This message, which could be used in a mailing, or in a script for a phone canvasser, is packed with phrases that have been shown in scientific experiments to nudge people into voting. Here’s why these words can convince voters to get out to the polls.
1. We don’t like being shown up by our friends and neighbors.
Voting may be a civic duty, but getting people to do the right thing can be tough. That’s why political operatives were blown away in 2008, when a team led by political scientists at Yale University revealed how to ratchet up the social pressure to get people out to the polls. Before the 2006 primary elections in Michigan, the researchers mailed 80,000 households telling them: “Do your civic duty — vote!”
By itself, this message boosted turnout from 29.7% to 31.5% — hardly a game-changer. But when the mailings also described the past voting records of members of the household and their neighbors, and said that updated information would be mailed after the election, turnout shot up to 37.8%.
Compared to actually talking to potential voters, mailings are usually ineffective. But this boost in turnout beat the typical bump provided by phone calls and rivaled the effects face-to-face canvassing. Although we may think of ourselves as independent, it turns out that we like to be seen as part of the virtuous crowd.
The key phrase is “be seen,” which is why our optimized message contains a subtle reminder that voting records are public, and includes the suggestion that you’ll get a call after the election to ask about your voting experience.
In an experiment published in April, researchers led by Todd Rogers of Harvard’s John F. Kennedy School of Government sent a get-out-the-vote letter to more than 770,000 potential voters in 29 battleground districts in the 2010 congressional elections. The version that included the wording about a post-election follow-up call was the most successful in boosting turnout.
2. And that social pressure can be contagious.
Nowadays, pressure to vote doesn’t just come through the mailbox — it can also happen on social media. During the 2010 congressional elections, Facebook ran a massive experiment in which more than 60 million users received a message in their News Feed encouraging them to vote, providing a link to find polling places, and including a button to announce to their friends that “I Voted.” The message also revealed the pictures of up to six of their friends who had clicked the same button.
Because some people might have clicked the button without voting, Facebook later compared the actual voting records of those who received the message to users who didn’t see it. Those who got the message were more likely to vote, and clicking the “I Voted” button also seemed to influence their closest friends.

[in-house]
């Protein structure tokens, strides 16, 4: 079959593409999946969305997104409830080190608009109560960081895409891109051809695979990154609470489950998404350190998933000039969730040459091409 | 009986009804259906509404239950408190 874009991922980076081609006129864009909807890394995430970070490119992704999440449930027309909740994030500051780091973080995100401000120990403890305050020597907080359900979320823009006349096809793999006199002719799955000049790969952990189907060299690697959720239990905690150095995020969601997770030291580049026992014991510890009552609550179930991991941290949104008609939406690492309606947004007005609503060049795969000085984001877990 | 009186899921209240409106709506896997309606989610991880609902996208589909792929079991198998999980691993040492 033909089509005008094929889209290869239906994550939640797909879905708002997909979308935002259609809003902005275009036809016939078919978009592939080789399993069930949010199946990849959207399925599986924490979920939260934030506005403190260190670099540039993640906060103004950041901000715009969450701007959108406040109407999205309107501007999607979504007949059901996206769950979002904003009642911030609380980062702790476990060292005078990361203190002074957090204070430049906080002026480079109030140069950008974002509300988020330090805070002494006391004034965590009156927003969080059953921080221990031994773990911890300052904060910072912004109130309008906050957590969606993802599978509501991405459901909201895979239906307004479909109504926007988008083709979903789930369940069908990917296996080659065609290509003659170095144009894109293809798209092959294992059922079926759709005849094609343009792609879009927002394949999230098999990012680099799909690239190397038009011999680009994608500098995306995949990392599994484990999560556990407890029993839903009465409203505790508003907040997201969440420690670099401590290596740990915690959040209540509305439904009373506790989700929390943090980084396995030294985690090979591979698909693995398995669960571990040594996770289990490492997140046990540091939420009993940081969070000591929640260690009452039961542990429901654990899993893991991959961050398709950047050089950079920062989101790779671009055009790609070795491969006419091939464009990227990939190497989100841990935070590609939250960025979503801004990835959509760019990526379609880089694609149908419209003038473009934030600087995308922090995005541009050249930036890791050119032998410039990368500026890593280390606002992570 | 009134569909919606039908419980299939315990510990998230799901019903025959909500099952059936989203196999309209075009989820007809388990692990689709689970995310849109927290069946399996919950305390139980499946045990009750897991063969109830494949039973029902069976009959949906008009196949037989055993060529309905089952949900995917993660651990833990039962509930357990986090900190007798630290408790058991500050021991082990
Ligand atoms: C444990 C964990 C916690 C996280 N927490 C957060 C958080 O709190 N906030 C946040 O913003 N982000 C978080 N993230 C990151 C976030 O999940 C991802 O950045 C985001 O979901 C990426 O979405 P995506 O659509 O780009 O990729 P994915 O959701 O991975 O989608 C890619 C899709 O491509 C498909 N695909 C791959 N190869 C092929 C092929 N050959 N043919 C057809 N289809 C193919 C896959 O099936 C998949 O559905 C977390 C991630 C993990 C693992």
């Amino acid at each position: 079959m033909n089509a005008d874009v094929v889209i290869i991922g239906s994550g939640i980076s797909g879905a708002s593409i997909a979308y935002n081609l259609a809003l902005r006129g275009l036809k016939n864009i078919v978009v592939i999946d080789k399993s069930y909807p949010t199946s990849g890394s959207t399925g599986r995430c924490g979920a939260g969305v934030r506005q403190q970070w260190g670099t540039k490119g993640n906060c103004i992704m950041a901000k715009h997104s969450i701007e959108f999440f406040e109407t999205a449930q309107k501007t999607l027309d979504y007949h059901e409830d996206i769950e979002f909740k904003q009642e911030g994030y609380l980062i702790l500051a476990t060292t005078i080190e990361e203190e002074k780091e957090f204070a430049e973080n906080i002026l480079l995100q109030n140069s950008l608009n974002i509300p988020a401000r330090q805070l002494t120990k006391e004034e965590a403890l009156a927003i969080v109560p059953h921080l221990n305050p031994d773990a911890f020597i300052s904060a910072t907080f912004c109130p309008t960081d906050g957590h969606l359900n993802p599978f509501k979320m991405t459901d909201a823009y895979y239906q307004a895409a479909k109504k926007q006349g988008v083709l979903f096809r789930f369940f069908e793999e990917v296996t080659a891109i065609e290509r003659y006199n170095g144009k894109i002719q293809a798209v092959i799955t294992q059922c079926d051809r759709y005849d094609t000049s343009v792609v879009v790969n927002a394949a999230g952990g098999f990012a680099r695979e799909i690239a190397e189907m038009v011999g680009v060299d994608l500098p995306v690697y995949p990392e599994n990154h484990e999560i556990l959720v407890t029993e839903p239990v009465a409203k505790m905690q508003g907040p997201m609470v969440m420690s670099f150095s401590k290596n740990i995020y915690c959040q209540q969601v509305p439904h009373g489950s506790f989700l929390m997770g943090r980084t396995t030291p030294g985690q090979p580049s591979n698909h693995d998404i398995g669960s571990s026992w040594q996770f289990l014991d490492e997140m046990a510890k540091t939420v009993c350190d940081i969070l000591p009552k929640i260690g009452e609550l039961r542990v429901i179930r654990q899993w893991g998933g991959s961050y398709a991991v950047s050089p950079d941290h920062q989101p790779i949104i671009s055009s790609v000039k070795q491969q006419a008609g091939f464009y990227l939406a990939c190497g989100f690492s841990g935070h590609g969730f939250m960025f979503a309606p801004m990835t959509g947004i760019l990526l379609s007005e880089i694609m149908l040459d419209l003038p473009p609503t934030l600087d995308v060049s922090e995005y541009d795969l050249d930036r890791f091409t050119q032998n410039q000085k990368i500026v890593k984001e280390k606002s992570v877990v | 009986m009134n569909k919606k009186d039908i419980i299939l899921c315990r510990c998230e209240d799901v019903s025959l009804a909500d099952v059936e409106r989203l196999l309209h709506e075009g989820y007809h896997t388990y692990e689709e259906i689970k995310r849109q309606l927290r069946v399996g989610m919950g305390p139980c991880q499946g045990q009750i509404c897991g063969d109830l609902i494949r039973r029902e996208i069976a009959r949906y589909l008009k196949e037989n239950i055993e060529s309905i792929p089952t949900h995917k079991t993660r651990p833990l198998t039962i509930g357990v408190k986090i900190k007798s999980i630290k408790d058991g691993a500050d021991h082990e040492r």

The effects were small, but on such a huge platform the numbers stacked up. Overall, Facebook estimated that the message itself nudged about 60,000 people who received it into voting, while a further 280,000 people were triggered to vote as the “I Voted” ripples spread from friend to friend.
3. But don’t overdo it. (Looking at you, Ted Cruz.)
While social pressure definitely works, there’s a potential downside: Sending mailers comparing people’s voting records to those of their neighbors can creep them out.
For campaign operatives, that poses a dilemma. Unlike academic political scientists, who run non-partisan experiments, campaigns have to worry about whether their candidate will be perceived as manipulative and hectoring. For them, a message that sends people to the polls determined to vote for a rival is the worst possible result.
“Heavy-handed social messages have the potential to backfire,” Costas Panagopoulos, a political scientist at Fordham University in New York, told BuzzFeed News.
Most campaigns have steered away from piling on the social pressure. But not Ted Cruz, who before February’s Iowa caucuses sent out mailers that not only graded the voting records of recipients and their neighbors, but were styled to look like an official citation and marked “Voting Violation.”
Many potential voters were outraged, and the tactic earned a strong rebuke from Iowa’s top elections official, Paul Pate. "Today I was shown a piece of literature from the Cruz for President campaign that misrepresents the role of my office, and worse, misrepresents Iowa election law," he posted on Facebook shortly before the caucus. “There is no such thing as an election violation related to frequency of voting.”
Still, some experts believe campaigns could exert more social pressure, without going the full Cruz and accusing people of spurious violations.
“Concerns from political campaigns might be overblown, and they might be leaving votes on the table,” David Nickerson, a political scientist at Temple University in Philadelphia, told BuzzFeed News by email.
4. Always say “thank you.”
Expressing gratitude, in contrast, carries no risk of turning people off. During the 2009 race that saw Chris Christie become the governor of New Jersey, Panagopoulos sent out non-partisan mailers to some 40,000 potential voters. Turnout among those who were thanked for voting in the past was 39.2%, 2.5 points higher than those who were not thanked.